What’s that smell? It’s not radon gas.

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What’s that smell? It’s not radon gas.


     If there is a strange smell in your basement it may be musty odors from a moisture problem, a leaky gas pipe from a combustion appliance or just your teenagers gym socks. It is not radon gas. Radon gas is odorless, colorless, tasteless and radioactive.

Socks smell Radon Doesn't

     Radon gas seeps into the home through radon entry points in the foundation. These entry points include cracks in the concrete slab, un-trapped floor drains, sump pits, plumbing penetrations, exposed dirt/gravel crawlspaces or even the pores of the concrete. Radon gas is the second leading cause for lung cancer according to the US EPA and kills more than 20,000 Americans per year.


     Because you can’t smell radon gas, the only way to know if you have it in your home, office or school is to test for it. The National Environmental Health Association, NEHA/NRPP and the National Radon Safety Board, NRSB both have certification programs for radon measurement professionals. Many states including Illinois have their own radon licensing and certification programs. A radon measurement professional usually performs radon tests using continuous radon monitors to offer hour-by-hour radon measurement data. It is very important to use certified individuals to make certain that they follow the correct testing protocol and that their radon gas monitors are properly calibrated. It is too important of an issue to run the possibility of having false readings from faulty devices or incorrect protocol.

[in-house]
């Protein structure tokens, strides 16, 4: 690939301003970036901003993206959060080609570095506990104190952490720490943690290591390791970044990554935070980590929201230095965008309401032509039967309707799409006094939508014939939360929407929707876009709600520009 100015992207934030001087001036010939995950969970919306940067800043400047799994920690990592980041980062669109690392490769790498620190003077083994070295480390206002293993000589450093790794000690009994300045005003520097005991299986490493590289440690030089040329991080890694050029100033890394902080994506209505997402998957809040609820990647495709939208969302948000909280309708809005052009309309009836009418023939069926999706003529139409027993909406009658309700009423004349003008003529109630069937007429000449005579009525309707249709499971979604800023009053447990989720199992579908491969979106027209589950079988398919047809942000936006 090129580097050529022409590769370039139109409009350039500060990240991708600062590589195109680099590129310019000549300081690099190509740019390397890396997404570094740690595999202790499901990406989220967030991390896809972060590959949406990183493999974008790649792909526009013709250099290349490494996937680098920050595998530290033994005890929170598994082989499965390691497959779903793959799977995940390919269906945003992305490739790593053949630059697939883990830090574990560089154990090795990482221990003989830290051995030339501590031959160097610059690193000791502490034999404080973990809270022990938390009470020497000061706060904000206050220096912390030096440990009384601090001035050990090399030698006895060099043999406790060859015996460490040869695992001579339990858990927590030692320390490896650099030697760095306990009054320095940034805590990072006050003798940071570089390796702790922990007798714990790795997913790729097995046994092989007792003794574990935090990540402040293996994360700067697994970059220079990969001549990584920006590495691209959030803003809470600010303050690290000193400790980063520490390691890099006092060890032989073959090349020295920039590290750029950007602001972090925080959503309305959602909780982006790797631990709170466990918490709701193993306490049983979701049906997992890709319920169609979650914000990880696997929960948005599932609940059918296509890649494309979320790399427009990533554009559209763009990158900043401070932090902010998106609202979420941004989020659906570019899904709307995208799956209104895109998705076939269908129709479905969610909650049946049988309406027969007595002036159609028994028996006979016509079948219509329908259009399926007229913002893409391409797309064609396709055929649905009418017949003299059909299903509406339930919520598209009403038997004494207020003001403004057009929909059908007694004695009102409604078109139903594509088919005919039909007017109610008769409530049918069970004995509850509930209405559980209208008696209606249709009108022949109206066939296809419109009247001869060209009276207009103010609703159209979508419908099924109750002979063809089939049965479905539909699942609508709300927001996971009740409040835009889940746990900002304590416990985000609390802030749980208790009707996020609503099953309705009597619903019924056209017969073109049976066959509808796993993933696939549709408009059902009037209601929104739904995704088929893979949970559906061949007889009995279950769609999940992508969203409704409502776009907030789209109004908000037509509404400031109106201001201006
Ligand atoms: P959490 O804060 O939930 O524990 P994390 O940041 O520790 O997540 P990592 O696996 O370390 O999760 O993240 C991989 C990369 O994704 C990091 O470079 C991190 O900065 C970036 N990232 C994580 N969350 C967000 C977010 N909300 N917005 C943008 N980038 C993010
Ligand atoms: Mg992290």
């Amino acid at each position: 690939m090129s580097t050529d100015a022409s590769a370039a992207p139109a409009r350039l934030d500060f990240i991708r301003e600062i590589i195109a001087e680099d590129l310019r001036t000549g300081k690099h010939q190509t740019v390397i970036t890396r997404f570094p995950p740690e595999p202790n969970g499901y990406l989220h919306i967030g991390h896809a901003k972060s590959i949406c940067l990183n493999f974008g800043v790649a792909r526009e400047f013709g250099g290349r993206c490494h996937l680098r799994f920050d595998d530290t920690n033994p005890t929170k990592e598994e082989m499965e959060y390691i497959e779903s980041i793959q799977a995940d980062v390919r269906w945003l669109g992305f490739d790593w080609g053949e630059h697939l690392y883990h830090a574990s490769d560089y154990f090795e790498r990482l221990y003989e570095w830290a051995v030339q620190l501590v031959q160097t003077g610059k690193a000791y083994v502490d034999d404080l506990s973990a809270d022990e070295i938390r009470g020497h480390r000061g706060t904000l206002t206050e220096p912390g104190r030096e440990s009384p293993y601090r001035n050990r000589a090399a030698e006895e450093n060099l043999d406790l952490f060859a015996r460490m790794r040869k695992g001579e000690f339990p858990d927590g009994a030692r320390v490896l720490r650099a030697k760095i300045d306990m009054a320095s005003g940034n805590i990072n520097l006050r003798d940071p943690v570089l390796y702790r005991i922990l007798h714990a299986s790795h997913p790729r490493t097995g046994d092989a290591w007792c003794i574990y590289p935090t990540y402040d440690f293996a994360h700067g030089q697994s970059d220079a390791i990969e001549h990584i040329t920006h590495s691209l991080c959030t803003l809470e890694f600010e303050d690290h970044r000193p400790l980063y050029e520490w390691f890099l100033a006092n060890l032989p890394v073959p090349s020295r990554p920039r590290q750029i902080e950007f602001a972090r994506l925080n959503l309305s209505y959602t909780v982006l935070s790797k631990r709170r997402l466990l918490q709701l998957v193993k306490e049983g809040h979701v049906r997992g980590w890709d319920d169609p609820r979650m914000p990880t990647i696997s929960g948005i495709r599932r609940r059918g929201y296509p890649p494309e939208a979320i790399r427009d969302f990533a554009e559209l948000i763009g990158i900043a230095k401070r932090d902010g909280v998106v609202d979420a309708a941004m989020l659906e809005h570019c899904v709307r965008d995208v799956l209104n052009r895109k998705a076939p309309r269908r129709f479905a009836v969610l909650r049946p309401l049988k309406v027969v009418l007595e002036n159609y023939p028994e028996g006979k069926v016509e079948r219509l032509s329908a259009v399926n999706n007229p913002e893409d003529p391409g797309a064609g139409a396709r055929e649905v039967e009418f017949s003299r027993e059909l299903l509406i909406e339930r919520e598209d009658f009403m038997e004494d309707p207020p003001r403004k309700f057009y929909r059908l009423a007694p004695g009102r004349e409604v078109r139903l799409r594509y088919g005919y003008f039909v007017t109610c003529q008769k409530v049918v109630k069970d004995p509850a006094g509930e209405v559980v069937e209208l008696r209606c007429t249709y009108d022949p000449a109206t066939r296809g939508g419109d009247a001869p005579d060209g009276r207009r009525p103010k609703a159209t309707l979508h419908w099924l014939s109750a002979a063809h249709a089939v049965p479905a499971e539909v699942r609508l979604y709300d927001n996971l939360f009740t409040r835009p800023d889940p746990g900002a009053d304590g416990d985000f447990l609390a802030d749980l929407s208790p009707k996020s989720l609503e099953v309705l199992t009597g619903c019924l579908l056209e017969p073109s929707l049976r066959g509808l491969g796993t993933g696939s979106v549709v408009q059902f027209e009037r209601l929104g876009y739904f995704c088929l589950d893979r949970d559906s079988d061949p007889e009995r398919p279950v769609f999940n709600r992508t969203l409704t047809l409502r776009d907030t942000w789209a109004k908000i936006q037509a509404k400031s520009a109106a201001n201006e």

Another method to check your home for radon gas is to perform a do-it-yourself radon test. These test kits absorb or detect the radon gas passively. These radon kits are simple to use and will provide you with an overall average radon level during the period of time the test was deployed. Many online retailers and local hardware stores sell simple DIY radon test kits. You may even be able to purchase these DIY kits from your local health department or state radon contact.


     The US EPA has determined the action level for radon gas to be at 4 pico-curies per liter and higher but no level of radon gas is considered safe. Elevated levels of radon gas can be resolved through the installation of a radon mitigation system. These radon vent systems prevent radon gas entry by creating a vacuum in the soil below the concrete slab. Radon mitigation systems should be installed by licensed or certified radon mitigation contractors. Radon mitigation systems involve highly technical processes to properly create a permanent vacuum in the soil under the home while minimizing the amount of indoor air they remove. Opening windows in the basement may help ventilate smelly teenagers rooms and musty odors but it may have no effect on minimizing radon gas levels and may create a stronger driving mechanism to pull radon gas into the home.


     Next time you enter your basement think about testing for radon gas. Your home should be your safe haven and not your silent killer. 

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